Messages:
    17
    Likes Received:
    8
    Trophy Points:
    23
    Thanks for the replies. Hope everyone is doing well.

    I’ve had four partial laser sessions to the left eye now. I say partial as I’ve pretty much been continually having vitreous haemorrhages since this all started in May and the laser surgeon can only work with what he can see.

    Saw the vitreo-retinal surgeon last week and will now be having a vitrectomy of the left eye at some point over the next couple of months. I can’t really see anything through the left eye at the moment and he had to ultrasound my eyeball as he could not see my retina. He said the recurrent haemorrhages are being caused by traction where my abnormal vessels are pulling the vitreous?

    He will cauterise these vessels and do some laser and I’ll have an avastin injection the week before. He seems to be pretty confident this will sort things out. I just hope so (having read stories of multiple vitrectonies being needed but he said this is very rare). He said i May end up with a gas bubble (an I right in thinking this would be if the retina becomes damaged during the surgery?)

    All the eye doctors and surgeons I’ve seen seen confident that I *should* keep my vision and that my retina is in good health behind all that haemorrhage and I’m sure they wouldn’t just say this if they didn’t mean it.

    I’m only four months into this journey and pretty fed up with it. It’s inspiring to read stories of others who’ve been dealing with it for years!

    I’m finding it harder to maintain good control now I’ve not run for months but am trying my best to keep things as tight as possible.
     
    • Hug Hug x 1
  19. runningwitht1

    runningwitht1 Type 1 · Member

    Messages:
    17
    Likes Received:
    8
    Trophy Points:
    23
    Hey all!

    Thought I’d update this post with what has happened with my proliferative retinopathy since I last posted in September and what I’ve learnt.

    Despite numerous laser sessions in the left eye I had too many vitreous haemorrhages and my visual acuity went down to “hand movements only” and my vision was just grey cloudiness where my vitreous was filled with blood and from the traction into my optic disc (where my vitreous was starting to pull away from my retina). I ended up having a vitrectomy with an ILM peel and endolaser in November. My vision in that eye 2 months later is dramatically improved but still poor at 6/36, I can’t read through that eye at all but I can see everything else, I have my “widescreen” vision back, my depth and distance vision has returned too. It’s just a bit hazy.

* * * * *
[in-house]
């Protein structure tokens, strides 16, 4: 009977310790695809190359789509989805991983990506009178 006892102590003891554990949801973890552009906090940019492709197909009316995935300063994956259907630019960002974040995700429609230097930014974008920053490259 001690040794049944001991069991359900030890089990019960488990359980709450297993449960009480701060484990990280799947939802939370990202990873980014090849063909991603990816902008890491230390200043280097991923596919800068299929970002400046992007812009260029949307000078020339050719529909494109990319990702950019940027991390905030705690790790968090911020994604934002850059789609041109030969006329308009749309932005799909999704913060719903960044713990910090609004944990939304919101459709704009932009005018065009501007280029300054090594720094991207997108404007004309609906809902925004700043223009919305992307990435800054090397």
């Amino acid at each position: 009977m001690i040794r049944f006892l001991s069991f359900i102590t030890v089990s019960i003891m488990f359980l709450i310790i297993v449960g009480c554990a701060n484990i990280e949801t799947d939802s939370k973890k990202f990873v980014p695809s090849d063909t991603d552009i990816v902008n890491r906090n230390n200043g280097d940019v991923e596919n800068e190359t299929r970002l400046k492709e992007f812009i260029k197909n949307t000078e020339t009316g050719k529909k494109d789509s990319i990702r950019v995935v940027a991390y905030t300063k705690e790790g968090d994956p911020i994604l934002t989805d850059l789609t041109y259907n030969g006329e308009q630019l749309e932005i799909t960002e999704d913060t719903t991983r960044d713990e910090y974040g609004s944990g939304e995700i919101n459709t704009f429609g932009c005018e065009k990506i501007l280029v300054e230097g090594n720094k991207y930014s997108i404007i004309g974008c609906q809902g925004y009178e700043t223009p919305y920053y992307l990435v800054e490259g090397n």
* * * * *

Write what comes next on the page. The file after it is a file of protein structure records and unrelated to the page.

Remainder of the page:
The medical retinal team examined my eyes at the beginning of January and said that at age 40, I had the beginning of bilateral cataracts and this was causing the haziness but I saw the Vitreo-retinal surgeon last week and he disagreed saying there was not much of a cataract in either eye but that not all the vitreous is removed during vitrectomy and I still had some over my lens and this still contained red blood cells from the previous haemorrhages but that they should clear over time. He also said that diabetic eyes are often protected from cataracts as they are caused by oxygen on the lens and diabetic eyes tend to lack oxygenation.

    The good news is I’m now considered a low risk patient. He said that I have what they call “burnt out retinopathy”, meaning I’ve had enough laser in both eyes to completely burn away the disease and that I shouldn’t need any more treatment. No more laser for sure, potentially more surgery if the haemorrhage in the remaining vitreous doesn’t clear but my eyesight is now out of danger 9 months after my first vitreous haemorrhage.

    It’s such a relief. I’m back out running, coming first in age category in my local parkrun regularly and going upside down in yoga where I wasn’t allowed to during my retinopathy journey.

    I wanted to share my experience so that anyone who is just starting out with a diagnosis and treatment can feel re-assured that there is so much that can be done to save our sight. The fear and hell that I went through last summer is still very fresh in my mind so I’m hoping this can be of some help to others!
     
    • Winner Winner x 5
    • Like Like x 3
  20. BibaBee

    BibaBee Family member · Well-Known Member

    Messages:
    582
    Likes Received:
    1,391
    Trophy Points:
    178
    This is brilliant news. How fantastic that you are out running and doing yoga again! Thank you for sharing. My husband knows all too well the fear and hell you describe, but also seems to be turning a corner with his retinopathy / maculopathy journey.
     
  • Meet the Community

    Find support, connect with others, ask questions and share your experiences with people with diabetes, their carers and family.

    Did you know: 7 out of 10 people improve their understanding of diabetes within 6 months of being a Diabetes Forum member. Get the Diabetes Forum App and stay connected on iOS and Android

    Grab the app!
  • Tweet with us

  • Like us on Facebook